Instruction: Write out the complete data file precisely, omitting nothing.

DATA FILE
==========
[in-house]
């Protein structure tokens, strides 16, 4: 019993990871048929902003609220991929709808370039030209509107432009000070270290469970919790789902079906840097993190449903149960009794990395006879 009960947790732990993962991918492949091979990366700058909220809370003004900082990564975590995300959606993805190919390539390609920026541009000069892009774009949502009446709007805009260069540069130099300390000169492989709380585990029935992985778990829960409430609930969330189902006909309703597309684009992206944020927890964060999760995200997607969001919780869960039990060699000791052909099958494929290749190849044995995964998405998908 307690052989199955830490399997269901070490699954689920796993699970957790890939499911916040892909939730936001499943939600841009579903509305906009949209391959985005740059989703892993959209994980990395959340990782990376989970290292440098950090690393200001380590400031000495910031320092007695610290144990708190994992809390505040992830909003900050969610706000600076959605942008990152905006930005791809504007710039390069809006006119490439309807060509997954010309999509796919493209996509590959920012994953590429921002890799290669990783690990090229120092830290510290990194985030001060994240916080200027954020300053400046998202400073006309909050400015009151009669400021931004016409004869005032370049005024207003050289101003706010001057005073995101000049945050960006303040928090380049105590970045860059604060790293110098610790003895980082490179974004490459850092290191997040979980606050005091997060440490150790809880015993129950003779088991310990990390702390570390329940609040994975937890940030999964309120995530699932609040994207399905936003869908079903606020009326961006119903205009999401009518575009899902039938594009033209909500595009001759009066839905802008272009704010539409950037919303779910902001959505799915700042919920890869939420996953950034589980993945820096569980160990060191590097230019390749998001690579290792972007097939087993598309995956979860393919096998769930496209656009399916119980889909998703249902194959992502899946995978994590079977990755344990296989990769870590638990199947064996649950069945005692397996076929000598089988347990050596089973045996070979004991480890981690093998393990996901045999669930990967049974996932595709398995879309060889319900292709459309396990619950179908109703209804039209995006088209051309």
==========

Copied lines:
[in-house]
């Protein structure tokens, strides 16, 4: 019993990871048929902003609220991929709808370039030209509107432009000070270290469970919790789902079906840097993190449903149960009794990395006879 009960947790732990993962991918492949091979990366700058909220809370003004900082990564975590995300959606993805190919390539390609920026541009000069892009774009949502009446709007805009260069540069130099300390000169492989709380585990029935992985778990829960409430609930969330189902006909309703597309684009992206944020927890964060999760995200997607969001919780869960039990060699000791052909099958494929290749190849044995995964998405998908 307690052989199955830490399997269901070490699954689920796993699970957790890939499911916040892909939730936001499943939600841009579903509305906009949209391959985005740059989703892993959209994980990395959340990782990376989970290292440098950090690393200001380590400031000495910031320092007695610290144990708190994992809390505040992830909003900050969610706000600076959605942008990152905006930005791809504007710039390069809006006119490439309807060509997954010309999509796919493209996509590959920012994953590429921002890799290669990783690990090229120092830290510290990194985030001060994240916080200027954020300053400046998202400073006309909050400015009151009669400021931004016409004869005032370049005024207003050289101003706010001057005073995101000049945050960006303040928090380049105590970045860059604060790293110098610790003895980082490179974004490459850092290191997040979980606050005091997060440490150790809880015993129950003779088991310990990390702390570390329940609040994975937890940030999964309120995530699932609040994207399905936003869908079903606020009326961006119903205009999401009518575009899902039938594009033209909500595009001759009066839905802008272009704010539409950037919303779910902001959505799915700042919920890869939420996953950034589980993945820096569980160990060191590097230019390749998001690579290792972007097939087993598309995956979860393919096998769930496209656009399916119980889909998703249902194959992502899946995978994590079977990755344990296989990769870590638990199947064996649950069945005692397996076929000598089988347990050596089973045996070979004991480890981690093998393990996901045999669930990967049974996932595709398995879309060889319900292709459309396990619950179908109703209804039209995006088209051309």